My best friend believes that Hillary Clinton will win the Presidential election and is concerned about how I may react if that doesn’t happen, and Donald Trump pulls the upset. My friend believes his job is to adapt to either outcome and is thoroughly prepared to do so. Up until this point, I have not allowed myself to visualize a Trump presidency for several reasons. Initially, I didn’t believe Trump actually wanted to be the President and had entered the race because he was bored and looking for a new way to augment his brand. Taking him seriously, considering his odds of actually winning the nomination, felt like a waste of time and energy that early in the election cycle.
In an attempt to repair my mental health, after years of external traumas and the oft ensuing self-sabotage, I meditate upon positive outcomes. I know it is not pragmatic to ignore needed backup plans, but I have rid myself of anxiety-inducing, worst-case scenario thinking.
When I begin to ponder a Trump Presidency, I crumble. It feels as if everything I have dedicated my life to accomplishing could be destroyed in one day. My fight for equality feels synergistic with Hillary Clinton’s platform; Trump’s feels like an all-out assault on my soul.
Some argue it does not matter who the President is, because we will not be directly impacted by most of their decisions. As an Iraq war veteran, I have very real, first-hand experience that one President’s decision can change the course of your life with everlasting consequences.
I adapted to President Bush. Prior to participating in the Iraq invasion, I adapted to my abusive father; I adapted to a religion that declared me inferior because of my gender; I adapted to an environment at West Point that made me feel the need to apologize for being a woman; I adapted to a glory-hungry male-dominated Army chain of command that put my life in unnecessary danger, and as a civilian I adapted to a corporate environment that undermined me because I am a woman.
The consequences of constantly adapting and attempting to thrive in these hostile environments have nearly killed me. Because of my experiences, it is easy for me to imagine others with similar experiences suffering comparable detrimental consequences. I believe our country is in a serious struggle with an old patriarchal model that is succumbing, albeit reluctantly, to equality, and society will deteriorate until equality can be achieved peacefully.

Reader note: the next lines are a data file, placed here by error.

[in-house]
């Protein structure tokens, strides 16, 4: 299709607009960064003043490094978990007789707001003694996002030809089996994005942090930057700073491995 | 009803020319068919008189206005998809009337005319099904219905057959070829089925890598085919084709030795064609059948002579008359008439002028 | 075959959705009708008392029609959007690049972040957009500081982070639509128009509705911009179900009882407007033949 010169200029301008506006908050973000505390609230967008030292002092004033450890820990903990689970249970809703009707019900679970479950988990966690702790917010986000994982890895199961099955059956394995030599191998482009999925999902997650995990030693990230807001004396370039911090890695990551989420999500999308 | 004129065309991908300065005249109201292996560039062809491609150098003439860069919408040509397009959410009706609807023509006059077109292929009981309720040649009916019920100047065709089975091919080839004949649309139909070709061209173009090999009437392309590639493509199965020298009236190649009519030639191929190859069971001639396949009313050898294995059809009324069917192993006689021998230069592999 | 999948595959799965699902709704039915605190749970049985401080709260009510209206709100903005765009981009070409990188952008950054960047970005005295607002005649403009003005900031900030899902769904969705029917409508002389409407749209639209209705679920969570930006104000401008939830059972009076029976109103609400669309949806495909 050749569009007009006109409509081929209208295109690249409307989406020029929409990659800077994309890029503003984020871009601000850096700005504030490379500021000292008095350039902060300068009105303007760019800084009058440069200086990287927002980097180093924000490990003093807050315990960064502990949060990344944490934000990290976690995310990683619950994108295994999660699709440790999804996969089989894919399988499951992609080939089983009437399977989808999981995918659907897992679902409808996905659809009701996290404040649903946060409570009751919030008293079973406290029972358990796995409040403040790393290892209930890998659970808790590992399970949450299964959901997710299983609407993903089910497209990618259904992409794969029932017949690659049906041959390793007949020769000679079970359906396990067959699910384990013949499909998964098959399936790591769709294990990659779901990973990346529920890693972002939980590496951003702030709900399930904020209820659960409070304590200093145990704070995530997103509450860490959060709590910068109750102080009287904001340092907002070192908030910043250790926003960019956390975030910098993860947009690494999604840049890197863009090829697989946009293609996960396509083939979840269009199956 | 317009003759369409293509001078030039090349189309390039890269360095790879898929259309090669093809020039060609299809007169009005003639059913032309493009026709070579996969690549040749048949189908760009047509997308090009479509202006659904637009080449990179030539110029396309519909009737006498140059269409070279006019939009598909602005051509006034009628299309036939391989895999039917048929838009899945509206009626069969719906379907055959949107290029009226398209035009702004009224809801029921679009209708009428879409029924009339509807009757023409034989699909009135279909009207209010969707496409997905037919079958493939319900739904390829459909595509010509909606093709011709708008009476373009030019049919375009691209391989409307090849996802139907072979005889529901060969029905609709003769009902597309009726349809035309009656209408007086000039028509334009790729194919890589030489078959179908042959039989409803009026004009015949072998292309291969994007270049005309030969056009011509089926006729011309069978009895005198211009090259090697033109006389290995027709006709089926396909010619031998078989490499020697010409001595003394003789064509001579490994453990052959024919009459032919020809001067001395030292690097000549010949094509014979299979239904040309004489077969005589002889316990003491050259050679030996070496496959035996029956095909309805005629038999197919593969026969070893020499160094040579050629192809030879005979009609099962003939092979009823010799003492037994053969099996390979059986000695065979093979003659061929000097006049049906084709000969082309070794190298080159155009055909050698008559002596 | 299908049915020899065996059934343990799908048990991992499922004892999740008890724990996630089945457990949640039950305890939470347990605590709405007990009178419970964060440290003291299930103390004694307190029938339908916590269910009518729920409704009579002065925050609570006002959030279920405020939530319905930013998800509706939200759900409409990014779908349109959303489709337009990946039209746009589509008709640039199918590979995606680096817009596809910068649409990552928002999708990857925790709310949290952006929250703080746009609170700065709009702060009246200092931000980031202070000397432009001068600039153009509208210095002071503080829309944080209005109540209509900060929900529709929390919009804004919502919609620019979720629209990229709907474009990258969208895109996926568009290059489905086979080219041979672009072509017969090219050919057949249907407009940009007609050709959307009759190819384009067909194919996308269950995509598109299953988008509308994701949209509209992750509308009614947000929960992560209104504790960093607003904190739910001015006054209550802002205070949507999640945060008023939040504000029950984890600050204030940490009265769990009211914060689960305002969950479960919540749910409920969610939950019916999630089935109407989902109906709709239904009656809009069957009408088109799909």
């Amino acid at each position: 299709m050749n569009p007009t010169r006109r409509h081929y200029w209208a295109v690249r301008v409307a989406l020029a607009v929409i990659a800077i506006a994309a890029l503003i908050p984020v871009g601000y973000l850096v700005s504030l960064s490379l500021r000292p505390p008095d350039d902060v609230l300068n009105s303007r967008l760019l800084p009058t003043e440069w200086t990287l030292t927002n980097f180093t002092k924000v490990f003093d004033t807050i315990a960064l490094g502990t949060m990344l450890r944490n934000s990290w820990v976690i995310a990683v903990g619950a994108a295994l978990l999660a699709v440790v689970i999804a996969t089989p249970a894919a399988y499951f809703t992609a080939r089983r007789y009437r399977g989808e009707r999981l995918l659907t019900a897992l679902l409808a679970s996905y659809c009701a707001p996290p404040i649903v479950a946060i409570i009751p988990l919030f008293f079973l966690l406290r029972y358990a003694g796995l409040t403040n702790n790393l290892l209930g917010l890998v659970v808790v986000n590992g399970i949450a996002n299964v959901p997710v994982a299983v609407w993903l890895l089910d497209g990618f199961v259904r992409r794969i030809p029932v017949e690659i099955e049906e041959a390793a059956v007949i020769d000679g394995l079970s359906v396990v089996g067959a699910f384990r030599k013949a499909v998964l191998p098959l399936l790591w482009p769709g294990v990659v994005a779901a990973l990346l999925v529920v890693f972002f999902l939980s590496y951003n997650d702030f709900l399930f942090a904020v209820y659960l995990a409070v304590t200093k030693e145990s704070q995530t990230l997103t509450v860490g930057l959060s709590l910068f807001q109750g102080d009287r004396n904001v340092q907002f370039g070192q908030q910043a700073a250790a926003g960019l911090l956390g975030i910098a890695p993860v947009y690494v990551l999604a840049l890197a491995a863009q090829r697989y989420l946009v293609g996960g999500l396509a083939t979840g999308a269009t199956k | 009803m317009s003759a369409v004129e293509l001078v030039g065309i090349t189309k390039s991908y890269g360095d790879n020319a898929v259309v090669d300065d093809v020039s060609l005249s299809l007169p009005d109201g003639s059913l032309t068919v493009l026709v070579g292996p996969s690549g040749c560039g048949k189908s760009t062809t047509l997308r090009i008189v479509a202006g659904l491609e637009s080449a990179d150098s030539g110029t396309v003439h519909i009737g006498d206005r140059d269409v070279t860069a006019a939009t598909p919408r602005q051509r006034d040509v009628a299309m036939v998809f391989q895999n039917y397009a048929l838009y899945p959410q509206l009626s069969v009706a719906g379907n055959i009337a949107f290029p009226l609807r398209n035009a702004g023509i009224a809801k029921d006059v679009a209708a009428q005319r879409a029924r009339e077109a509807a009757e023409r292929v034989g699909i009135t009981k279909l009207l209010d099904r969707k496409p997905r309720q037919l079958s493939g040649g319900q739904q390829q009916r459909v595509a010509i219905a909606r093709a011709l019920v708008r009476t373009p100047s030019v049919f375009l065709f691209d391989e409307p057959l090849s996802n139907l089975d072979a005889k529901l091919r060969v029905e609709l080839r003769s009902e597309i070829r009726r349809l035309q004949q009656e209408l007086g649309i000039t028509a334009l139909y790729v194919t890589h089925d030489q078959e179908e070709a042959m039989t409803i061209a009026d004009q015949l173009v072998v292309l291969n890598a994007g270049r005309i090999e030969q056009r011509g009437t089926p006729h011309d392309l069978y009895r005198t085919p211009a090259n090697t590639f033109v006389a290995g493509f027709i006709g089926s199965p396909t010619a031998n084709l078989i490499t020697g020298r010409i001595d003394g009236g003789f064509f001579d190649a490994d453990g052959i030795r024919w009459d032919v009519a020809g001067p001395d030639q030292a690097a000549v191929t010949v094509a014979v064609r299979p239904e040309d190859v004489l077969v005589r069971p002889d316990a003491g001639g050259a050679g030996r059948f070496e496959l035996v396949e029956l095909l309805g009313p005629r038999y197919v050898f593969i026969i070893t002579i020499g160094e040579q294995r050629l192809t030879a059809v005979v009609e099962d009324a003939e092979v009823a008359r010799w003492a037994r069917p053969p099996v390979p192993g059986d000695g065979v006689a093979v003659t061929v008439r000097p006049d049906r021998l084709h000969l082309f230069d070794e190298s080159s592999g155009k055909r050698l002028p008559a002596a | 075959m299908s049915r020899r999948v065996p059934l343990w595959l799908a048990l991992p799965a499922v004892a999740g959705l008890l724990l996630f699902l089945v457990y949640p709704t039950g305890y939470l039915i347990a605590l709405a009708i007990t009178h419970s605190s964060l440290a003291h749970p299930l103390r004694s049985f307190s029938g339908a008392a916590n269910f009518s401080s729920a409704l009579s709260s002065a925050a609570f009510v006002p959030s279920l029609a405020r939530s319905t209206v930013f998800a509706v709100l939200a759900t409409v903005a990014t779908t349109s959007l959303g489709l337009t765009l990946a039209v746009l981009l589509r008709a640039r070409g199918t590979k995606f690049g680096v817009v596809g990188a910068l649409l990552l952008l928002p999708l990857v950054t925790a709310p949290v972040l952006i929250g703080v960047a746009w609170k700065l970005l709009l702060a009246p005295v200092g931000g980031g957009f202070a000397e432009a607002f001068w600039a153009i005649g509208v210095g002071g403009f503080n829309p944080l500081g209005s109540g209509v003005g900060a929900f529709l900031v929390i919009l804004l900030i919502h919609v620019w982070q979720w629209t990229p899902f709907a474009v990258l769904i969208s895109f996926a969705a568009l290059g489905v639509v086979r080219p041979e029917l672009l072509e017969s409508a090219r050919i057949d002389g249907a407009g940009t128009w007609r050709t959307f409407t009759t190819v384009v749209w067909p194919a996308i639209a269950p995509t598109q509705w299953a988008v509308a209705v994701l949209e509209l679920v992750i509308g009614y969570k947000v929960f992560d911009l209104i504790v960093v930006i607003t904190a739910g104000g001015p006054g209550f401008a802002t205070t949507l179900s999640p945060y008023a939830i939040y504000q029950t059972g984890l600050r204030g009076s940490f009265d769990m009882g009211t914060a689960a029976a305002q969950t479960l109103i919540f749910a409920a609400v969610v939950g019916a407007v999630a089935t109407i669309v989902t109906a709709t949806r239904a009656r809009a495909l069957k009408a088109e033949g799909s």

I have run out of adaptability bandwidth. I simply cannot adapt to a presidential candidate that bodes to keep minorities suppressed and has repeatedly used others for both economic gain and sexual gratification.
I am a civilian now, so I cannot be shipped off to war again, but I fear that Donald Trump Presidency would encourage discrimination at every echelon, damaging the progress that has ensued during the Obama administration, to include the repeal of “Don’t Ask Don’t Tell,” marriage equality and the military opening all positions to women. I also believe that Trump’s “leadership” would make it feel nearly impossible for women to work in fields dominated by men.
I am trying to exterminate the notion of “a man’s world” with my War Virgin platform. The timing of my platform’s launch is ideal, and Donald Trump is a prime example of why women and men alike need to speak out against our patriarchal society. Yet I am terrified that his presidency would cause many allies to lose their will to fight.
My default coping mechanism in the past was to simply shut down. This is no longer an option for me. My life depends on me facing my challenges realistically and completely.
I assume there are many others with similar sentiments, and in the worst case scenario, we need to unite, support and encourage each other to keep fighting, and look to improve the future. A Trump presidency would make this even more crucial.
I still believe that Trump does not actually want to be President, but he refuses to accept defeat. Along that same line of thinking, I implore everyone to stop accepting injustices. And if you think everything is ok, and that I am dramatizing how serious of a quagmire we are in because of inequality, I encourage you to watch this speech I gave for International Women’s Day, on March 10, 2016.
Please help me to keep fighting. Hopefully on November 9th, this article become moot.
Laura Westley is a West Point graduate, combat veteran, author, playwright, performer and veteran mental health advocate. Her memoir, War Virgin, is now available on Amazon, and her War Virgin show is currently touring the East Coast. For more information, please visit www.warvirgin.com.